Edna St. Vincent Millay

(1892 - 1950)

Edna St. Vincent Millay was born in Maine into a poor but literary family, raised largely by a single mother who read Milton and Shakespeare aloud to her daughters. While still in high school, Millay’s poems were published in children’s magazines, and at 20 she found early fame for her poem “Renascence.” In 1917, after her education at Vassar College, Millay moved to Greenwich Village and became part of its avant-garde milieu, forming deep friendships and fending off suitors from the literary world. She wrote potboiler stories under the name Nancy Boyd to eke by. Meanwhile, her poetry surged in popularity: her 1923 collection The Ballad of the Harp-Weaver, an homage to her mother, made her just the third woman to win the Pulitzer Prize in poetry.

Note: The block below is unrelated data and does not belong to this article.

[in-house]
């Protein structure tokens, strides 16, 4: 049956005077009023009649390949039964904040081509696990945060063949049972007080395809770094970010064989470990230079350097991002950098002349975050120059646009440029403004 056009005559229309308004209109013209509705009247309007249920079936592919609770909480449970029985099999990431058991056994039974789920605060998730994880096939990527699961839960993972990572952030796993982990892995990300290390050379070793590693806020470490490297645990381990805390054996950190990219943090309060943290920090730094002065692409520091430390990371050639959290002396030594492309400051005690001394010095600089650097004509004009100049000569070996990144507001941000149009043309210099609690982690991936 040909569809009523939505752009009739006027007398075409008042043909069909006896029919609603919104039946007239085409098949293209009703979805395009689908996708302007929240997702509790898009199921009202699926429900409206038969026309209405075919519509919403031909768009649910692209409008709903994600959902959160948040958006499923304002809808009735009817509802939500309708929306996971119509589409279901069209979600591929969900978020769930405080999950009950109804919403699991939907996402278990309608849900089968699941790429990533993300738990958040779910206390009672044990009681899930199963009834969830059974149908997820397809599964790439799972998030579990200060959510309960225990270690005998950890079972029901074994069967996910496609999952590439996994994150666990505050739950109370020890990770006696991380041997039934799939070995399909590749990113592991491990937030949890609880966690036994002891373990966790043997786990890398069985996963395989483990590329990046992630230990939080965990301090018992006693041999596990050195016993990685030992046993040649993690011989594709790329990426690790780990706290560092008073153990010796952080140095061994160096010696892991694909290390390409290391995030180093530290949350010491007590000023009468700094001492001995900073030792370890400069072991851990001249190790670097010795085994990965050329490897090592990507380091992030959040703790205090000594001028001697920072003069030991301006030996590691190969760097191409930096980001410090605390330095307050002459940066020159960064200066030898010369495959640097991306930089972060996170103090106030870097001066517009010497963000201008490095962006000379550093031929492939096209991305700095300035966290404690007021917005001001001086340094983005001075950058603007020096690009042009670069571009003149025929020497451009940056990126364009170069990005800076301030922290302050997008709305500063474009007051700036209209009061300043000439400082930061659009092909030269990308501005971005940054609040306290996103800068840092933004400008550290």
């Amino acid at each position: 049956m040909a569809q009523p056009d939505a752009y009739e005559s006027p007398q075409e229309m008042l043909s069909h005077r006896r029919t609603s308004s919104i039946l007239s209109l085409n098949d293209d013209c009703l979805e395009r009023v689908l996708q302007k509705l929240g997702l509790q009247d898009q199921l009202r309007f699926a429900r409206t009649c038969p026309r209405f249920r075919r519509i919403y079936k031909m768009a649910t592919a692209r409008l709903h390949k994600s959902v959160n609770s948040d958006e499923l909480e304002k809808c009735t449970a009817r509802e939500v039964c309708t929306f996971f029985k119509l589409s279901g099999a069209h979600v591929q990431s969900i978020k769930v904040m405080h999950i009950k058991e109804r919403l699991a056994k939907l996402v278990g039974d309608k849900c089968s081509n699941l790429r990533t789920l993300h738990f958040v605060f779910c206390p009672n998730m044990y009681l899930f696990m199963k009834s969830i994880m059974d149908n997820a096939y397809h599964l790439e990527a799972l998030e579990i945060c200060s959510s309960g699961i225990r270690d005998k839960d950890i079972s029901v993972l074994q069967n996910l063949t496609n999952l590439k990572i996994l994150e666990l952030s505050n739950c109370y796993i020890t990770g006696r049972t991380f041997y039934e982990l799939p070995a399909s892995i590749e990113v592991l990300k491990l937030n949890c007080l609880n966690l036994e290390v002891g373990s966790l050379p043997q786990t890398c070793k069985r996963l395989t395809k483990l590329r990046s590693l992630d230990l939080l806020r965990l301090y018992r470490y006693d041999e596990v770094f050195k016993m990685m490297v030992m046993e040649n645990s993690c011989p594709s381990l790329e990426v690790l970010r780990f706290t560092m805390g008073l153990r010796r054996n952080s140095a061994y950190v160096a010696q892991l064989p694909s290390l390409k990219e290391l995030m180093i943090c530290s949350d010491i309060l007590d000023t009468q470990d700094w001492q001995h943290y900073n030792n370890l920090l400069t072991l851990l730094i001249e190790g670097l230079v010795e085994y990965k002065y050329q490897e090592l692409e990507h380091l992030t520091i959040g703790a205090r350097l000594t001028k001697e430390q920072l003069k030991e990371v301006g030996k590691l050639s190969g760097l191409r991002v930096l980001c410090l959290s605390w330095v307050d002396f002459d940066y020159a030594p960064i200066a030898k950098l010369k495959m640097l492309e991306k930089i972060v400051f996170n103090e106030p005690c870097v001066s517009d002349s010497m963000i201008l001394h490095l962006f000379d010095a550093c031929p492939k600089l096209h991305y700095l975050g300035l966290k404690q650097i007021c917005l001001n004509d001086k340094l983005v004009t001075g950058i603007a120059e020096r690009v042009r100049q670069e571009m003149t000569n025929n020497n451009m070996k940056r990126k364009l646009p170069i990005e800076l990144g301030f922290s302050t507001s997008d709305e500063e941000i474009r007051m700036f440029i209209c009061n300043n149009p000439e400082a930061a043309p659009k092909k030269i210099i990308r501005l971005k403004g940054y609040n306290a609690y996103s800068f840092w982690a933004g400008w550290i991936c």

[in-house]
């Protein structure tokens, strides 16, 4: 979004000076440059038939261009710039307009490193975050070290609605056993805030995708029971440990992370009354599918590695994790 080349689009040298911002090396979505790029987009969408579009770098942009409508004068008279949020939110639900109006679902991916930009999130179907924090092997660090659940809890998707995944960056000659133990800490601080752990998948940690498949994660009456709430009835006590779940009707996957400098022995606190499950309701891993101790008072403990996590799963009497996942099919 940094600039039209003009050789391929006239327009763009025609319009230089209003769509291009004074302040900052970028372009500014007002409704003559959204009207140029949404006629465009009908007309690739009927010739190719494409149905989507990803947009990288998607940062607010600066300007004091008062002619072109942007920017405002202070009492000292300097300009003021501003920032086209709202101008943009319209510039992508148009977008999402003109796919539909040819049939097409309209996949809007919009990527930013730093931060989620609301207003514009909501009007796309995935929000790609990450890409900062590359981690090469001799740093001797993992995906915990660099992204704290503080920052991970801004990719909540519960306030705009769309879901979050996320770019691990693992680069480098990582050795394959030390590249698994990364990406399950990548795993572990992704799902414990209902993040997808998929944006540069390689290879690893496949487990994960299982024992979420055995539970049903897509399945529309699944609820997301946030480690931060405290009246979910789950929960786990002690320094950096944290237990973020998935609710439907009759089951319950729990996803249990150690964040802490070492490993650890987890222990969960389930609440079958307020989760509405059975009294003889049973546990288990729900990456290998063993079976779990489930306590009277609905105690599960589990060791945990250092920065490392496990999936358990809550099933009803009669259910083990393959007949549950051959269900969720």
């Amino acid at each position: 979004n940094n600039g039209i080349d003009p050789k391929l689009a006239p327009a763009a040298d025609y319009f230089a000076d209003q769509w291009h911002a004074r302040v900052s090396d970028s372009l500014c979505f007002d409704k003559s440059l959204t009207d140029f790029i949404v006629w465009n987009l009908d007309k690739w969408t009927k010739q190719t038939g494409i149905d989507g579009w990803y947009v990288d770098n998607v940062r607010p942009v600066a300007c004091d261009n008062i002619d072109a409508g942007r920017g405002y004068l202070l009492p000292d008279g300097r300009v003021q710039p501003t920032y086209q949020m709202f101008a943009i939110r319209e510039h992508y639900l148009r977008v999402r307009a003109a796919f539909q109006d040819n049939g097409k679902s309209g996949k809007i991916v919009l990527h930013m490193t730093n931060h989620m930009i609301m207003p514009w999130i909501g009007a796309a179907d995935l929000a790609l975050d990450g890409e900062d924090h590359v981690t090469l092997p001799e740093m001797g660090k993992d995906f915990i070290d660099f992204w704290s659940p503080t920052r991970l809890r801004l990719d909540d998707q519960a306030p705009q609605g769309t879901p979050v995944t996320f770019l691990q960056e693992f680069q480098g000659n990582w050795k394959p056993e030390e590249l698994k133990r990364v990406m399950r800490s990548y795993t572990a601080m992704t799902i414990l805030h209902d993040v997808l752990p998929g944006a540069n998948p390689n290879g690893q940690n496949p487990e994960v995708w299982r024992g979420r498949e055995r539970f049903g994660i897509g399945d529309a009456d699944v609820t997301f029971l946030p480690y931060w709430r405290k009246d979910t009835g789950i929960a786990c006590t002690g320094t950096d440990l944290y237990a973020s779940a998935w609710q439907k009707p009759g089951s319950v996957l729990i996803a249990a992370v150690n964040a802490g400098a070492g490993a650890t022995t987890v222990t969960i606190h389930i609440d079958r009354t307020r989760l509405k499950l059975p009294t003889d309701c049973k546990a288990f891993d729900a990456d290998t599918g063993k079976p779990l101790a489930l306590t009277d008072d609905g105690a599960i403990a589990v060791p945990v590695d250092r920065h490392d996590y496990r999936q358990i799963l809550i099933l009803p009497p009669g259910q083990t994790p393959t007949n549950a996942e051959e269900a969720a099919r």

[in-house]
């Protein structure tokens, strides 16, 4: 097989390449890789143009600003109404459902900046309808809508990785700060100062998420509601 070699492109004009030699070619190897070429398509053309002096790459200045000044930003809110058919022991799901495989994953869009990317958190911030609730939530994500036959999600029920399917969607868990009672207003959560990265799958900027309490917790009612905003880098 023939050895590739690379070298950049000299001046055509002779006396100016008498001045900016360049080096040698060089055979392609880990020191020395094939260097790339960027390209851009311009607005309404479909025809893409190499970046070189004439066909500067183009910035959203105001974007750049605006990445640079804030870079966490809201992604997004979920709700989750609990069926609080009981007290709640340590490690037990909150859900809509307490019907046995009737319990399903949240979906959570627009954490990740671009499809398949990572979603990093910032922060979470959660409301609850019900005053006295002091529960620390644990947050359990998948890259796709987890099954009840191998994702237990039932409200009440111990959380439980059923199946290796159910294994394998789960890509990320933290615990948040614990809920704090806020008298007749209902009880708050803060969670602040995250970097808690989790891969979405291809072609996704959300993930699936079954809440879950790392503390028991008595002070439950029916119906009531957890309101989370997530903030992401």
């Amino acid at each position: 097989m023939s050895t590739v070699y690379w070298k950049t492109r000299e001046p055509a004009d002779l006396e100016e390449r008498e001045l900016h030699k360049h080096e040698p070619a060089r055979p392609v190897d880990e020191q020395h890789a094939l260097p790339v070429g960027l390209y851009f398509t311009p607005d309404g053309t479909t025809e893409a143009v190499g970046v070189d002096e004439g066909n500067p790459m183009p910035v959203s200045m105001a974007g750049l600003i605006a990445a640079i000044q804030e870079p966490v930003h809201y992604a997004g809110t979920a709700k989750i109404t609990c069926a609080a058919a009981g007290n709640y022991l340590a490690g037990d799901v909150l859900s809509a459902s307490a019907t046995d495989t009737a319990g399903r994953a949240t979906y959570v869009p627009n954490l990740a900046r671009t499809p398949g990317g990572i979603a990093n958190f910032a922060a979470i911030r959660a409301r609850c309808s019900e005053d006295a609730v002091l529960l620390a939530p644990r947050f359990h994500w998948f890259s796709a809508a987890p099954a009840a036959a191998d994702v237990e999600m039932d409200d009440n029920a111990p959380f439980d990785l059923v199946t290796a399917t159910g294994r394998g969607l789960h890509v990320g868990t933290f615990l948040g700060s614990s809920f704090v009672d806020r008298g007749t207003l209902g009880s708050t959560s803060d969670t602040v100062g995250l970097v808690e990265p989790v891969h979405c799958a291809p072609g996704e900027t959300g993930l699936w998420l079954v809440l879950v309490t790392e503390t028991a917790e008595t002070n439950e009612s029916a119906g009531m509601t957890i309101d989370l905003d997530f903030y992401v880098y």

A few months after this achievement, Millay married the older widower Eugen Jan Boissevain. The pair established a progressive marriage in which Boissevain had no conventional domestic expectations of his poet bride, which left her free to write and pursue parallel romances. They soon moved to Steepletop farm in the Berkshires and spent their next decades there, with Millay producing plays and a libretto as well as further poetry collections. Millay chiefly worked in traditional forms, like sonnets and ballads, which caused her reputation to decline in the 30s as Modernism came into vogue. But the importance of her work has been reestablished since, with her blunt feminist stance recognized as among the earliest and clearest voicings of the “new woman” of post–World War I America.